In this blog, Amander Wellings provides insights into her service-user involvement with the ARC EoE Covid-19 food
The Covid-19 food study is a qualitative study of how the pandemic has affected food and eating practices of people across the East of England. During this study, the research team learnt that Covid-19 and the mitigation measures put in place from March 2020 have amplified existing dietary health inequalities. For more details about the study click here.
What do I bring to the Covid-19 Food study?
- A critical friend: I will see where words and pictures could be read the wrong way, seek out ‘research speak’ and ask kindly to have it removed or rephrased. Why share what is not easily understood? Important messages can sometimes be hidden in over-complication, abbreviation and jargon.
- Slayer of Elephants in the room - (no elephants are hurt in this process). Just pointing out what others may not want to see. Asking the awkward questions. Asking any questions as this builds understanding for all.
- A new pair of eyes attached to a brain that thinks differently.
- Autistically-gifted: I overthink in words and pictures. Give me a sentence and it will magically leap off the page and form more words, better words, shorter words, active words, succinct and snappy. No room for padding and waffle in my brain. It hoovers up knowledge, facts, always seeking what can be easily understood. I ask myself: What makes me want to know more? What makes me care about an issue? How can I help prevent unfairness and injustice? I am an Asperger superhero. Now I am thinking about my superhero costume colours and design. Come back brain your mission right now is to write this blog.
- I think in pictures too. I helped the team come up with imagery ideas for the animation, How can we tackle unequal access to food and improve health in our community? East of England becomes a map! Food vouchers become a golden token exchangeable for a packed lunch. A bus symbolises journeys by those without their own transport, often those hit by food inequality and scarcity. Why not have the bus advertising healthy food? A library needs to be included as a place where people meet and ideas can be shared. Many more ideas I fed into the animation.
What did I bring to the Covid food study policy briefings?
Each policy briefing is tailored to one of four population groups and includes policy recommendations for their specific needs in relation to food and health inequalities: Policy briefings can be viewed here.
With these I cut waffle, made language more active and questioned why certain quite weak quotes were included. For example, I got quotes explained: “who was the mystery Jane in the quote?”, it made more sense when her role was explained in brackets. I suggested only one strong quote per briefing. Politicians may not want to read masses of text or have the time to. By having the policy recommendations first instead of at the end, people could speed read just them.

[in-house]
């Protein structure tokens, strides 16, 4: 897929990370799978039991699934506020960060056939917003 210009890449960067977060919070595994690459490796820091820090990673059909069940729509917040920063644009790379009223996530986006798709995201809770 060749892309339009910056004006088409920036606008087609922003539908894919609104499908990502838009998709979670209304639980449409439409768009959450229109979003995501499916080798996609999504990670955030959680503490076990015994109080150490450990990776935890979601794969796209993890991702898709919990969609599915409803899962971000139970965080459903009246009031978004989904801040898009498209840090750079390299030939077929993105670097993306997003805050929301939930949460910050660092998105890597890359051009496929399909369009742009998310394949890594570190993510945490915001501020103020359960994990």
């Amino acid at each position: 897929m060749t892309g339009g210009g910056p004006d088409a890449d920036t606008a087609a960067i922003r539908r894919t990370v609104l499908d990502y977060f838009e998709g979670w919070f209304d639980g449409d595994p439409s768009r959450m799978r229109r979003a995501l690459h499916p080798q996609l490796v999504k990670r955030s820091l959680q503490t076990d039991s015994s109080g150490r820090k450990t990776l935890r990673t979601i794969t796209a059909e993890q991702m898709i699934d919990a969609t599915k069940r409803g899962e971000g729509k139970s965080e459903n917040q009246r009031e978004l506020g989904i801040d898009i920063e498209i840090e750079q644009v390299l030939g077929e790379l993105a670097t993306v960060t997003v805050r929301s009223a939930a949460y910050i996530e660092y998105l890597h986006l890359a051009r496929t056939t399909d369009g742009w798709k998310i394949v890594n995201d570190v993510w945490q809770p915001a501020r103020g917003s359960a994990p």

I also removed the overuse of the word ‘vulnerable’. These people are not vulnerable - that is negative labelling. My late hubby hated being referred to as vulnerable. Many are only made vulnerable because of lack of support and care and loss of control. Covid took control away from many who have fought to remain independent. I also fed back on some of the imagery used and cut anything that was stereotypical.
I have survived on benefits so I have empathy. I have cared for my husband until he passed away aged 80, just before COVID-19 restrictions started. I still care for my brother with learning disabilities and autism.
I was a fresh set of eyes to this work, not having been involved in this research until the dissemination stage. I was not precious about anything included in it. I could wield the critical hatchet and cut large amounts of text and rephrase stuff and I think the researchers valued that.
I valued the opportunity to work at this level, having never been asked to do policy briefings before. Perhaps in hindsight I did not have much knowledge of being a new mother or having young children and someone with that lived experience may have changed more. I understand long term conditions and older people though. I have a passion for food and healthy food availability and really hope this research pushes the government in the right direction to learn from those interviewed. Those who have faced food deprivation, shortages, and enforced changes in how they relate to food.
All my work I undertake is not of the box tick variety. I get frustrated if I feel I do not have a role to play. This research team really value effective public involvement. I can see where changes were made based on my suggestions.
Please view the animation and share the policy briefing documents so the word is spread wide and positive change is made. Without people sharing research results, we do not achieve the much needed change.